The Australian Human Rights Commission Supporting Working Parents: Pregnancy and Return to Work National Review 2014 found evidence that pregnancy and return to work discrimination is widespread in our workplaces. 

 In fact, one in two mothers reported experiencing discrimination at some point during pregnancy, parental leave or on return to work.

In the IEU submission to the AHRC report, IEU members reported that they were denied access to flexible work arrangements, in some cases being forced to resign from their position. Other members were unlikely to regain their formal earning capacity as they were denied access to leadership positions.

 Research has shown that 70% of women returning from parental leave opt to work part time and that a woman returning from on year of maternity leave can expect a five% decrease in earnings compared to before going on leave.  A three year gap will result in a fall in earnings of over 10%.

 Accumulated Poverty in Retirement

The current superannuation scheme effectively takes the gendered income inequalities that exist during people’s working lives and magnifies them in retirement.

 The AHRC report has shown that the average superannuation payouts to women are just over half that of men (57%) with many women having little or no superannuation.[4]

 This is despite more women participating in the paid workforce than ever before.

 There are significant implications arising from this entrenched gender pay inequality.  The failure to redress the financial disadvantage of women will result in ongoing dependence on the aged pension. As women live longer than men and re more likely to rely on the aged pension as their sole source of income in retirement, the need for effective policy solutions is pressing.

Challenging the Stereotype

It is time to challenge the perception of the ideal worker and turn around the pay equity gap.

Women who still bear the bulk of responsibility for caring, simply do not fit into the employer concept of the ideal (full time) worker.

The gender gap in pay would be considerably reduced and could vanish altogether if workplaces did not disproportionately reward individuals who laboured long hours and worked full time employment.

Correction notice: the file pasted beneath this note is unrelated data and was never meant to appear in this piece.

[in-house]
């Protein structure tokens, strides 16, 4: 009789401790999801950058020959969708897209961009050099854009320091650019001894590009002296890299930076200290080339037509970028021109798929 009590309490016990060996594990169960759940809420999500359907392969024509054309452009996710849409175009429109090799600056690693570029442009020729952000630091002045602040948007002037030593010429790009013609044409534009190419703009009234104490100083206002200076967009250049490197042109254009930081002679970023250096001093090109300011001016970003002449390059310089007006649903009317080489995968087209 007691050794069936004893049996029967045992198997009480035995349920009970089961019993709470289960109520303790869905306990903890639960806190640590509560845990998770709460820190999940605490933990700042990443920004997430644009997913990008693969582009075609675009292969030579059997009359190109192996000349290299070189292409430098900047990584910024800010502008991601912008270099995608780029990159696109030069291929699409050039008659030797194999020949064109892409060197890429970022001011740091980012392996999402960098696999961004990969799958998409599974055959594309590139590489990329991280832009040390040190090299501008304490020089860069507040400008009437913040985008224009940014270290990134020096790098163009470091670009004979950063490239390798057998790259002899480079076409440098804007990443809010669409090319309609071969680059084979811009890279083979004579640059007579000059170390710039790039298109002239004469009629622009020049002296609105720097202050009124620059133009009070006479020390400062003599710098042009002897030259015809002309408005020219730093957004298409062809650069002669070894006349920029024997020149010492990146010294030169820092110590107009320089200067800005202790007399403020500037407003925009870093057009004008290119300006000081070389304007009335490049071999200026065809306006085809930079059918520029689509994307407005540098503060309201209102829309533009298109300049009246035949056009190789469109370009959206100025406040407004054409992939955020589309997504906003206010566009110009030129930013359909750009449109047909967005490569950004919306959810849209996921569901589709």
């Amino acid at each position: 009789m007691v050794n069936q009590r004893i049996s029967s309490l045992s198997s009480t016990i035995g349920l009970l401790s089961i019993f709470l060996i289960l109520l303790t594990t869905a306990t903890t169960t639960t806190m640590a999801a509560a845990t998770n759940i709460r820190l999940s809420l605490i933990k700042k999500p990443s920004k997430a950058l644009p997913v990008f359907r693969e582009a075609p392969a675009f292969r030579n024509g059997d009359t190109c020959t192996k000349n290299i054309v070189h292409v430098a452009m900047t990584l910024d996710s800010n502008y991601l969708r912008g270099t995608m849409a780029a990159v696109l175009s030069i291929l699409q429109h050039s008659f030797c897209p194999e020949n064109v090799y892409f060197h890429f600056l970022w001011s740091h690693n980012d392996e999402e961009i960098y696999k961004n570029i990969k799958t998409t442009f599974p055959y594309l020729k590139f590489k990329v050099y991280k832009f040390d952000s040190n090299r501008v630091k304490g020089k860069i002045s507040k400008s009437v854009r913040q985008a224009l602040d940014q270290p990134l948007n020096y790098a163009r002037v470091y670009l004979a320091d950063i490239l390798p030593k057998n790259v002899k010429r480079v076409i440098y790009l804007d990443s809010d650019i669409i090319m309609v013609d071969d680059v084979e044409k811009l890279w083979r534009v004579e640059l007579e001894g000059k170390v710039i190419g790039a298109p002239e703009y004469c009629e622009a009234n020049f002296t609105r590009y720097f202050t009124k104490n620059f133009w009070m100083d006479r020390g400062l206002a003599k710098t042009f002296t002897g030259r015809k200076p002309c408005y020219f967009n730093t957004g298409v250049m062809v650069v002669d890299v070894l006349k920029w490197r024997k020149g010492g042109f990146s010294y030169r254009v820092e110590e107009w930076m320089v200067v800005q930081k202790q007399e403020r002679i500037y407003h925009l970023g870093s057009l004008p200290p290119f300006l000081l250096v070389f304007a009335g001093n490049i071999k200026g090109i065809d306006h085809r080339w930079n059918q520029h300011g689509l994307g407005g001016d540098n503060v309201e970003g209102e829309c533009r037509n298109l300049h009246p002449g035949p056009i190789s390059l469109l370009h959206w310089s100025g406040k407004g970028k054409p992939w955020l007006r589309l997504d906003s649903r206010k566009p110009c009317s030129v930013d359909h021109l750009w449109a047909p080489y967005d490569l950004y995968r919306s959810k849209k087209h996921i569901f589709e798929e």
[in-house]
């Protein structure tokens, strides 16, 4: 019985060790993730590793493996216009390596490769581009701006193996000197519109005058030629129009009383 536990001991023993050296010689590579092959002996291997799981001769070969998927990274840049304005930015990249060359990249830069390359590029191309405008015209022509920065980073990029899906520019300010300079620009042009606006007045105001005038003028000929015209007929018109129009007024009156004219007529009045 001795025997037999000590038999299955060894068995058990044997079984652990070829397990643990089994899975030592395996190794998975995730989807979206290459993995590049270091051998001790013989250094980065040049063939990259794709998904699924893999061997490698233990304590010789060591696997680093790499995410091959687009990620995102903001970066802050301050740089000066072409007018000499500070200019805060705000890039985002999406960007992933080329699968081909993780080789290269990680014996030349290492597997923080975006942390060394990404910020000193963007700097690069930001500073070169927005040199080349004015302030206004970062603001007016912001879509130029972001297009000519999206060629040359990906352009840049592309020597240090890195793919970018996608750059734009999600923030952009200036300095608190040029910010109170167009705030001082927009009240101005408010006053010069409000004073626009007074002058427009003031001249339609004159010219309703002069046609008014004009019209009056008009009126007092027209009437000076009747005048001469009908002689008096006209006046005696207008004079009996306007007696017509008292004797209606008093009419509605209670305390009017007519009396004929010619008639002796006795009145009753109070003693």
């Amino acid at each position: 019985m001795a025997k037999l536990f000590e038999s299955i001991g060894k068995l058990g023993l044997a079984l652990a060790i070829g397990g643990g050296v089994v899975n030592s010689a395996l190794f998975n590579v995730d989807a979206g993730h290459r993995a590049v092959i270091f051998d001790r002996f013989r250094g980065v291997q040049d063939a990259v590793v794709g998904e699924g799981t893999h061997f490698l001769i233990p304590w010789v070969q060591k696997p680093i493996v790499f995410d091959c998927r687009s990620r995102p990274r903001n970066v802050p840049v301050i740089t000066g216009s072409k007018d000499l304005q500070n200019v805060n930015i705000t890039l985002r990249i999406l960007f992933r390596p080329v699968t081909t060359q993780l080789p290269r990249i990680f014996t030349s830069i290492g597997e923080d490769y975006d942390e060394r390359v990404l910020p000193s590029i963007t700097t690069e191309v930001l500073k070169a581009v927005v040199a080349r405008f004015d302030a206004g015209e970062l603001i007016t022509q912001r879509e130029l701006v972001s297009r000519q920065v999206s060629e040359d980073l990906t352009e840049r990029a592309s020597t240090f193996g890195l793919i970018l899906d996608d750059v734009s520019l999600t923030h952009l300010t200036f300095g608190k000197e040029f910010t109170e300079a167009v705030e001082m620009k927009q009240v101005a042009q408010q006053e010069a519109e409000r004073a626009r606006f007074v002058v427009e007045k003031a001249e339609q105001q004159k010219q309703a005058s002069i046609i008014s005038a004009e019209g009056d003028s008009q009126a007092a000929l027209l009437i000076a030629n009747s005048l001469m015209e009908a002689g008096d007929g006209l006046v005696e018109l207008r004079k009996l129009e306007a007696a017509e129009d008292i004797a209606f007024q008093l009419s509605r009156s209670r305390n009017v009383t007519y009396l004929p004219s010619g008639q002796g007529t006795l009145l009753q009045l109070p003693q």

In fact, the gender pay gap is smallest in industries where work can be done flexibly and shared among employees.

In these workplaces, workplace flexibility is seen as a workplace benefit, not a hindrance.  Such employers are able to safeguard the skills of half of their workforce, reshaping jobs to ensure that women workers are able to keep contributing.

Let’s get the men involved.  right to access Flexible working Arrangements for all


No one is happy when men are slaves to work and women are slaves to the caring for children and elderly.


Greater flexibility at work would deliver fathers more time with their families and women more time to advance their careers and contribute to the economy.


It is time that employers embrace the benefits which flexible working arrangements provide to school and centre communities and implement them more readily.


 The IEU Flexible Working Arrangement Guide aims to assist IEU members in accessing flexible working arrangements at their workplace.  This Guide is available on the IEU website.


A failure to achieve good quality flexible working arrangements will result in entrenching pay inequity for generations of women. 



[1] WGEA 2013)

[2] ABS 2006

[3] Cassells,R;Vidyattamay Mirant R; McNamara (2009) The impact of the sustained gender wage gap on Australian economy.

[4] AHRC; Accumulating Povery; Women’s Experience over Lifetime (2009)


Last modified on Monday, 01 September 2014 05:10